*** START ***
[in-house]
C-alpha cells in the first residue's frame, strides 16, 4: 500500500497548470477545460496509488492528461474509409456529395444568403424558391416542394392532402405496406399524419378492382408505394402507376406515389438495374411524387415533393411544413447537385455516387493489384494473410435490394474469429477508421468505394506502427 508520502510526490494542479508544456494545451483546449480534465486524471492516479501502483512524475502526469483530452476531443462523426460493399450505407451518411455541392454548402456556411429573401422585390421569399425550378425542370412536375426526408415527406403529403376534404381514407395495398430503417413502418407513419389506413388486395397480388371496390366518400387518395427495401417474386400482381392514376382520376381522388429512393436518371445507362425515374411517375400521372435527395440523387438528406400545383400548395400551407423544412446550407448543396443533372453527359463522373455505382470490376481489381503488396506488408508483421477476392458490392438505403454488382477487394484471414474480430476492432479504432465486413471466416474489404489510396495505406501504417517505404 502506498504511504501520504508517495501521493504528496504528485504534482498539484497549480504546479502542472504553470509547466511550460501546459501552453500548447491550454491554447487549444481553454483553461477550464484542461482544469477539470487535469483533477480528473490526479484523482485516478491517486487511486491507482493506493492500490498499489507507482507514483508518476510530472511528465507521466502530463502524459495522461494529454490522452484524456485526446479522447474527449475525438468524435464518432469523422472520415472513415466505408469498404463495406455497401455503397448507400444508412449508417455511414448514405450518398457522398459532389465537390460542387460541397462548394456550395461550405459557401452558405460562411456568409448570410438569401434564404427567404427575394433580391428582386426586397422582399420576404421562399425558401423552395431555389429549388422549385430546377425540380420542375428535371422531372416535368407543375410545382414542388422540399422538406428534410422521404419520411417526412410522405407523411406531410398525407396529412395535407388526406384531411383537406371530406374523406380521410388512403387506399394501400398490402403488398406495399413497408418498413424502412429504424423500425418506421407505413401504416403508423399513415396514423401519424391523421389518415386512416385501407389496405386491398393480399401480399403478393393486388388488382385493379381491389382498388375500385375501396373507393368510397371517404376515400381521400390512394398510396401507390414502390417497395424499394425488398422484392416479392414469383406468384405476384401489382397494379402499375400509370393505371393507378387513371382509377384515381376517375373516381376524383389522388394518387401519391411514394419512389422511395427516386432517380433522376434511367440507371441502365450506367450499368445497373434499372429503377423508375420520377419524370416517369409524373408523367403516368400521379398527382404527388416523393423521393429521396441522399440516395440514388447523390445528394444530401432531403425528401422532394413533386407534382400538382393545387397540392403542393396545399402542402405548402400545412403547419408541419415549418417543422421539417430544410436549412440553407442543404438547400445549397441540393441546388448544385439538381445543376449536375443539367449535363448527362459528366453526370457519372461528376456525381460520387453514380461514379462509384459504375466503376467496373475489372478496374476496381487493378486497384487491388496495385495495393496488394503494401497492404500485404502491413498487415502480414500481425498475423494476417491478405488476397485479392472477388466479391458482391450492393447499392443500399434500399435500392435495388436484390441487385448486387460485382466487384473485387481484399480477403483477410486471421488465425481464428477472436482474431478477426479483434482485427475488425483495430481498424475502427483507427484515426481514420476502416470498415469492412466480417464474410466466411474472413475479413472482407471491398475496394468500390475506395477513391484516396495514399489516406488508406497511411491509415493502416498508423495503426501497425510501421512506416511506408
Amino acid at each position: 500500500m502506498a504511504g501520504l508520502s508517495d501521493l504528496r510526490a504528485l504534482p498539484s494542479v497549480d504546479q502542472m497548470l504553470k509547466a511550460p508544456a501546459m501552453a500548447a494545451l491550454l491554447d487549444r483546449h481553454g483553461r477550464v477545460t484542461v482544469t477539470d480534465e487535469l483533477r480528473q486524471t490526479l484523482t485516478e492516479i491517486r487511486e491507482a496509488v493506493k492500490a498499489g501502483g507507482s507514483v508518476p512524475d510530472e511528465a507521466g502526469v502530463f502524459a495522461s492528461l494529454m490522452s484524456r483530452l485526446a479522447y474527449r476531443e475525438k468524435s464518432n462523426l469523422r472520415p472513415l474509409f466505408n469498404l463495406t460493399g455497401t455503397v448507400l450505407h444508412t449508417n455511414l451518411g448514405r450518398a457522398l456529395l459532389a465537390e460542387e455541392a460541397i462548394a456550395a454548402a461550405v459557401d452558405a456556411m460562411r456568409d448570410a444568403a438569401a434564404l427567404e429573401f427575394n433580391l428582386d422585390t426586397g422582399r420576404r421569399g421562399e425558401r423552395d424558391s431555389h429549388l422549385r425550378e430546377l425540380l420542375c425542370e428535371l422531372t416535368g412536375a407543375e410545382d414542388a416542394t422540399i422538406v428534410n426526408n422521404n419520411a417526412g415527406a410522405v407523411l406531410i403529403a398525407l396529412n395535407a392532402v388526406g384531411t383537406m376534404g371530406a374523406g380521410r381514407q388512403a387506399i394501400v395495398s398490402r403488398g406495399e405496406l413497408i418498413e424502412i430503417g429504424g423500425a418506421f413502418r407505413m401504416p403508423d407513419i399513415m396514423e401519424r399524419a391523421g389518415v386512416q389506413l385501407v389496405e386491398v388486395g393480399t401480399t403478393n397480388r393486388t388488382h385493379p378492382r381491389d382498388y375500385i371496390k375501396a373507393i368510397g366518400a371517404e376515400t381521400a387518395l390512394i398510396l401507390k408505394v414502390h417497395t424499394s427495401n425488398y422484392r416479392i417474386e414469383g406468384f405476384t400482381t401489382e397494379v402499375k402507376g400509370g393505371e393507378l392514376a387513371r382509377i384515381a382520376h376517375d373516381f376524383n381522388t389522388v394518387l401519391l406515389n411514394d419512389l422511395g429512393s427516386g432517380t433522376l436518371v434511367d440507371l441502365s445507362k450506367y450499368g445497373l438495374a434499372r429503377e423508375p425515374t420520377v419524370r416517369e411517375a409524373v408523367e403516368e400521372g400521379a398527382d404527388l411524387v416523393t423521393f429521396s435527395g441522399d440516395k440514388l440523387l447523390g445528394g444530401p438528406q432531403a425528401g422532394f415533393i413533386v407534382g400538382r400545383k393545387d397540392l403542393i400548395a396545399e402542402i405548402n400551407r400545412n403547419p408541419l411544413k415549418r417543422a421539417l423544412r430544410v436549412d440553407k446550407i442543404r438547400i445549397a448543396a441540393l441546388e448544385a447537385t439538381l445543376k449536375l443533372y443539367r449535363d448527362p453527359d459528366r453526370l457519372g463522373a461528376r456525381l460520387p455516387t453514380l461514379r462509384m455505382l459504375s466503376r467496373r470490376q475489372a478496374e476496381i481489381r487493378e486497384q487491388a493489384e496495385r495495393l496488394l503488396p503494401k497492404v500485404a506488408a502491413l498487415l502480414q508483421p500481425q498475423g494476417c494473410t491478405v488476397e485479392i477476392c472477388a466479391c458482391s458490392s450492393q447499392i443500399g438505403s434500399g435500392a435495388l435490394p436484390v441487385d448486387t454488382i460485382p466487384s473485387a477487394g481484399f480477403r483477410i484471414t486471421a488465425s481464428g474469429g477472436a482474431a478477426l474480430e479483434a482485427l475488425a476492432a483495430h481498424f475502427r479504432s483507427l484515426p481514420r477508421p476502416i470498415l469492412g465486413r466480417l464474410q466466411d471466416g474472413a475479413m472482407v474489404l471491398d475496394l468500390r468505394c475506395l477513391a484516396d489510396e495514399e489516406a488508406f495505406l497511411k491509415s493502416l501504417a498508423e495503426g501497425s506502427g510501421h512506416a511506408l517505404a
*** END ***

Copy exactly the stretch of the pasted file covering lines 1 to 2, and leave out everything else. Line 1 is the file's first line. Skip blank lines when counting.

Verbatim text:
[in-house]
C-alpha cells in the first residue's frame, strides 16, 4: 500500500497548470477545460496509488492528461474509409456529395444568403424558391416542394392532402405496406399524419378492382408505394402507376406515389438495374411524387415533393411544413447537385455516387493489384494473410435490394474469429477508421468505394506502427 508520502510526490494542479508544456494545451483546449480534465486524471492516479501502483512524475502526469483530452476531443462523426460493399450505407451518411455541392454548402456556411429573401422585390421569399425550378425542370412536375426526408415527406403529403376534404381514407395495398430503417413502418407513419389506413388486395397480388371496390366518400387518395427495401417474386400482381392514376382520376381522388429512393436518371445507362425515374411517375400521372435527395440523387438528406400545383400548395400551407423544412446550407448543396443533372453527359463522373455505382470490376481489381503488396506488408508483421477476392458490392438505403454488382477487394484471414474480430476492432479504432465486413471466416474489404489510396495505406501504417517505404 502506498504511504501520504508517495501521493504528496504528485504534482498539484497549480504546479502542472504553470509547466511550460501546459501552453500548447491550454491554447487549444481553454483553461477550464484542461482544469477539470487535469483533477480528473490526479484523482485516478491517486487511486491507482493506493492500490498499489507507482507514483508518476510530472511528465507521466502530463502524459495522461494529454490522452484524456485526446479522447474527449475525438468524435464518432469523422472520415472513415466505408469498404463495406455497401455503397448507400444508412449508417455511414448514405450518398457522398459532389465537390460542387460541397462548394456550395461550405459557401452558405460562411456568409448570410438569401434564404427567404427575394433580391428582386426586397422582399420576404421562399425558401423552395431555389429549388422549385430546377425540380420542375428535371422531372416535368407543375410545382414542388422540399422538406428534410422521404419520411417526412410522405407523411406531410398525407396529412395535407388526406384531411383537406371530406374523406380521410388512403387506399394501400398490402403488398406495399413497408418498413424502412429504424423500425418506421407505413401504416403508423399513415396514423401519424391523421389518415386512416385501407389496405386491398393480399401480399403478393393486388388488382385493379381491389382498388375500385375501396373507393368510397371517404376515400381521400390512394398510396401507390414502390417497395424499394425488398422484392416479392414469383406468384405476384401489382397494379402499375400509370393505371393507378387513371382509377384515381376517375373516381376524383389522388394518387401519391411514394419512389422511395427516386432517380433522376434511367440507371441502365450506367450499368445497373434499372429503377423508375420520377419524370416517369409524373408523367403516368400521379398527382404527388416523393423521393429521396441522399440516395440514388447523390445528394444530401432531403425528401422532394413533386407534382400538382393545387397540392403542393396545399402542402405548402400545412403547419408541419415549418417543422421539417430544410436549412440553407442543404438547400445549397441540393441546388448544385439538381445543376449536375443539367449535363448527362459528366453526370457519372461528376456525381460520387453514380461514379462509384459504375466503376467496373475489372478496374476496381487493378486497384487491388496495385495495393496488394503494401497492404500485404502491413498487415502480414500481425498475423494476417491478405488476397485479392472477388466479391458482391450492393447499392443500399434500399435500392435495388436484390441487385448486387460485382466487384473485387481484399480477403483477410486471421488465425481464428477472436482474431478477426479483434482485427475488425483495430481498424475502427483507427484515426481514420476502416470498415469492412466480417464474410466466411474472413475479413472482407471491398475496394468500390475506395477513391484516396495514399489516406488508406497511411491509415493502416498508423495503426501497425510501421512506416511506408